Today, many families are not aware of their role in the funeral planning process. Once you have an idea of what you would like to take place at the service you are planning, you should sit down with a funeral director to go over the logistics.

Something you should know:

You are the one who determines the cost of the funeral services that will be held for you or your family members. The details of the services are guided and determined by your needs, and budget. But, not all funeral homes are created equal, they come in different sizes, styles and have different specialties. It is a wise idea to ‘shop’ around before deciding which funeral home to work with. Below is a checklist that will aid you in covering all the cost aspects associated with planning a funeral.

Funeral Home Comparison Checklist

Make copies of this checklist to compare the prices of services offered at funeral homes in your area.

Name of Funeral Home____________________________________________

Name of Crematory_______________________________________________

Name of Cemetery________________________________________________

Notes on Business Reputation_____________________________________


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What to Expect From Your Funeral Director

May 18th, 2011

Planning a funeral during a time of grief can be a complicated and frustrating process. The family is left to make many decisions and arrangements for the services that will honor their loved one. Choosing a Funeral Home for the service to take place is the first step.
When choosing a Funeral Home there are several different factors to take into consideration, including:

  1. Funeral Costs
  2. Location
  3. Family and Religious Traditions
  4. Type of Funeral

Funeral Services are influenced by religious, cultural and family traditions along with costs and personal preferences. Every family has their own vision and expectation as to how to honor their loved one. These preferences will help to determine whether the funeral will be religious or secular, public or private, simple or elaborate, open or closed casket and whether the remains will be cremated or buried.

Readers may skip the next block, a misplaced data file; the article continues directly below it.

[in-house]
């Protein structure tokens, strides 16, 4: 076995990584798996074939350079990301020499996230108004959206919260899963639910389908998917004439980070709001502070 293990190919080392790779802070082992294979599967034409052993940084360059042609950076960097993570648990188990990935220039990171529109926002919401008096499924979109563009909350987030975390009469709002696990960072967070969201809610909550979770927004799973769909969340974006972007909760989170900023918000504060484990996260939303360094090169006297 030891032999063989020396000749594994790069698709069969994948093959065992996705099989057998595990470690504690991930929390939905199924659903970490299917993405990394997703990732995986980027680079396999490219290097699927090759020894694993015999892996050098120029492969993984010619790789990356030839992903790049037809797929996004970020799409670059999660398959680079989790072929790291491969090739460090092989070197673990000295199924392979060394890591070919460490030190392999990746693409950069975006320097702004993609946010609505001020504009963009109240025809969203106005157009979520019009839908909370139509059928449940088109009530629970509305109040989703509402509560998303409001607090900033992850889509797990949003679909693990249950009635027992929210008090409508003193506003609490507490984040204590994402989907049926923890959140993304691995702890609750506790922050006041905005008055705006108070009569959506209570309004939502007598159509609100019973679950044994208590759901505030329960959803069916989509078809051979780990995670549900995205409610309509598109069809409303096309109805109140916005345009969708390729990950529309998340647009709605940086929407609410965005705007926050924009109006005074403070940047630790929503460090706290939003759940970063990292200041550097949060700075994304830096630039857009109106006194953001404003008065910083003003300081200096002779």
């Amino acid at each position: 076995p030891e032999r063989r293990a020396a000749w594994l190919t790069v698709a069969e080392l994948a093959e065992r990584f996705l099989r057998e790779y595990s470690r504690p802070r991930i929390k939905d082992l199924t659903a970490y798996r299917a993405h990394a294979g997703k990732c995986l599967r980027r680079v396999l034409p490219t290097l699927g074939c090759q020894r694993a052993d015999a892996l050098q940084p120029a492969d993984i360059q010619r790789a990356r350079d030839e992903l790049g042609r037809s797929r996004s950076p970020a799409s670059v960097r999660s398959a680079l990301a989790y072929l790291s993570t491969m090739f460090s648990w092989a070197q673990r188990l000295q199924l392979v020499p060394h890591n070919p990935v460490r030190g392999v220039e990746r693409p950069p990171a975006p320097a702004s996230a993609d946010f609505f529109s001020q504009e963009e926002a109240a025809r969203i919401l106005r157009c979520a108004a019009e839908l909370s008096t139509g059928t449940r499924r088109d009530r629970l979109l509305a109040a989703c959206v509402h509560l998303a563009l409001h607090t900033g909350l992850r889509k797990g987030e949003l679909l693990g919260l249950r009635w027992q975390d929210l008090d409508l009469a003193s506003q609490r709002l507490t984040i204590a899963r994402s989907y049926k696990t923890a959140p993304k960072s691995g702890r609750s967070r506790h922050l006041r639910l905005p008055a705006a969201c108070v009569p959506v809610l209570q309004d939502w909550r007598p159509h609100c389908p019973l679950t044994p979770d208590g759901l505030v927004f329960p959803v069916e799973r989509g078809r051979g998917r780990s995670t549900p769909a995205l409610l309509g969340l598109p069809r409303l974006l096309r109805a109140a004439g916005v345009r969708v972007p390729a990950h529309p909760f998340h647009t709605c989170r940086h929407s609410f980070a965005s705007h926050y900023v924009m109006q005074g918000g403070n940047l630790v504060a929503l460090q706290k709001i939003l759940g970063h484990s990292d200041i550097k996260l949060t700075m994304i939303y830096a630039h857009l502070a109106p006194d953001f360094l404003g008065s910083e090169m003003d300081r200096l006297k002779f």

Funeral Director and Grieving CoupleFuneral Directors can help make the process less complicated and more relaxing during this time of healing and closure.

What Does a Funeral Director Do?

  • Provides transportation of the deceased to the funeral home from – the hospital, nursing home, hospice house, residence, etc
  • Helps notify proper authorities, family and relatives
  • Secures necessary permits and death certificates that your town or state requires
  • Gathers information and preparing death certificate
  • Prepares and submits obituary to local newspapers
  • Works with Insurance agents, Social Security or Veteran’s Administrators
  • Prepares the body for burial or cremation
  • Assists the family with funeral arrangements and purchase of the casket/urn, sympathy flowers arrangements, burial vault and cemetery plot and other aspects of the funeral service
  • Schedules the funeral service and the opening and closing of the grave with the cemetery personnel
  • Coordinates all the details with clergy including readings and music
  • Arranges police escort and transportation to the cemetery for the family prior to, during, and after the funeral
  • Works with the family to create personal and creative elements in the ceremony to both honor and celebrate the your loved one’s life.
  • Provides Grief assistance and counseling for the family